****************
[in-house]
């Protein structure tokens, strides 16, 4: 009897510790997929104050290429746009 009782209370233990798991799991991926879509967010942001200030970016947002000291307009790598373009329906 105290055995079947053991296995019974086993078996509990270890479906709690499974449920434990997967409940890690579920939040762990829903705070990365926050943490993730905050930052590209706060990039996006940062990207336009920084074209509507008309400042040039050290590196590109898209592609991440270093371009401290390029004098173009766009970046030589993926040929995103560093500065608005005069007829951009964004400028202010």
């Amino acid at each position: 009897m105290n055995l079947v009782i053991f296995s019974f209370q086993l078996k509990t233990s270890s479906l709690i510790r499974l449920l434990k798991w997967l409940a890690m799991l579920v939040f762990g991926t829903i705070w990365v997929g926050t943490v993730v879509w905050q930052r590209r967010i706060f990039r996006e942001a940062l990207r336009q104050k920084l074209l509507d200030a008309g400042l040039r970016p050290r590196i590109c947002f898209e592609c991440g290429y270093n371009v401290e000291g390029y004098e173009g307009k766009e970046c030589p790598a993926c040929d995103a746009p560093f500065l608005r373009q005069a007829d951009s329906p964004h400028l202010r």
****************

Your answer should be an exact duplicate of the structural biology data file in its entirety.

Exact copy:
[in-house]
């Protein structure tokens, strides 16, 4: 009897510790997929104050290429746009 009782209370233990798991799991991926879509967010942001200030970016947002000291307009790598373009329906 105290055995079947053991296995019974086993078996509990270890479906709690499974449920434990997967409940890690579920939040762990829903705070990365926050943490993730905050930052590209706060990039996006940062990207336009920084074209509507008309400042040039050290590196590109898209592609991440270093371009401290390029004098173009766009970046030589993926040929995103560093500065608005005069007829951009964004400028202010």
């Amino acid at each position: 009897m105290n055995l079947v009782i053991f296995s019974f209370q086993l078996k509990t233990s270890s479906l709690i510790r499974l449920l434990k798991w997967l409940a890690m799991l579920v939040f762990g991926t829903i705070w990365v997929g926050t943490v993730v879509w905050q930052r590209r967010i706060f990039r996006e942001a940062l990207r336009q104050k920084l074209l509507d200030a008309g400042l040039r970016p050290r590196i590109c947002f898209e592609c991440g290429y270093n371009v401290e000291g390029y004098e173009g307009k766009e970046c030589p790598a993926c040929d995103a746009p560093f500065l608005r373009q005069a007829d951009s329906p964004h400028l202010r």